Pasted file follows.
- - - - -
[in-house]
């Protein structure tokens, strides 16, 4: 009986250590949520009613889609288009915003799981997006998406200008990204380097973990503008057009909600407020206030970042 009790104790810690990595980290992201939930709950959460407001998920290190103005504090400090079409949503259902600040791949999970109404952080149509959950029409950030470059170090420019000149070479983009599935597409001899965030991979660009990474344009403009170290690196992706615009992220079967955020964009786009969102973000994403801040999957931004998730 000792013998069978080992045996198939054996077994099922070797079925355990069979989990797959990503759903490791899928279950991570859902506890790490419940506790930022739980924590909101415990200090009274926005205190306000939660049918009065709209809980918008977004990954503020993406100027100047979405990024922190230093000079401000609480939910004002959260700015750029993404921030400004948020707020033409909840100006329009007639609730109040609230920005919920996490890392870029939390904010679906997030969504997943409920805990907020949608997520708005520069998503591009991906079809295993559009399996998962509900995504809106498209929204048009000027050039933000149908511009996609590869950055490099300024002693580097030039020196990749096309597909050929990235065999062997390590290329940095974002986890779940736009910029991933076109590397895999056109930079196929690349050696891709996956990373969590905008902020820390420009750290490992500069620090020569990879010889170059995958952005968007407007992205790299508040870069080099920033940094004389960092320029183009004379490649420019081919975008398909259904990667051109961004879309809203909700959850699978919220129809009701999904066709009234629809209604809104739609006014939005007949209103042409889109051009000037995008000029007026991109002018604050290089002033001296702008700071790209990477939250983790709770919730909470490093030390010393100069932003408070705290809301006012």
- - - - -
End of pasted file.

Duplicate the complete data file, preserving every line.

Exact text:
[in-house]
């Protein structure tokens, strides 16, 4: 009986250590949520009613889609288009915003799981997006998406200008990204380097973990503008057009909600407020206030970042 009790104790810690990595980290992201939930709950959460407001998920290190103005504090400090079409949503259902600040791949999970109404952080149509959950029409950030470059170090420019000149070479983009599935597409001899965030991979660009990474344009403009170290690196992706615009992220079967955020964009786009969102973000994403801040999957931004998730 000792013998069978080992045996198939054996077994099922070797079925355990069979989990797959990503759903490791899928279950991570859902506890790490419940506790930022739980924590909101415990200090009274926005205190306000939660049918009065709209809980918008977004990954503020993406100027100047979405990024922190230093000079401000609480939910004002959260700015750029993404921030400004948020707020033409909840100006329009007639609730109040609230920005919920996490890392870029939390904010679906997030969504997943409920805990907020949608997520708005520069998503591009991906079809295993559009399996998962509900995504809106498209929204048009000027050039933000149908511009996609590869950055490099300024002693580097030039020196990749096309597909050929990235065999062997390590290329940095974002986890779940736009910029991933076109590397895999056109930079196929690349050696891709996956990373969590905008902020820390420009750290490992500069620090020569990879010889170059995958952005968007407007992205790299508040870069080099920033940094004389960092320029183009004379490649420019081919975008398909259904990667051109961004879309809203909700959850699978919220129809009701999904066709009234629809209604809104739609006014939005007949209103042409889109051009000037995008000029007026991109002018604050290089002033001296702008700071790209990477939250983790709770919730909470490093030390010393100069932003408070705290809301006012």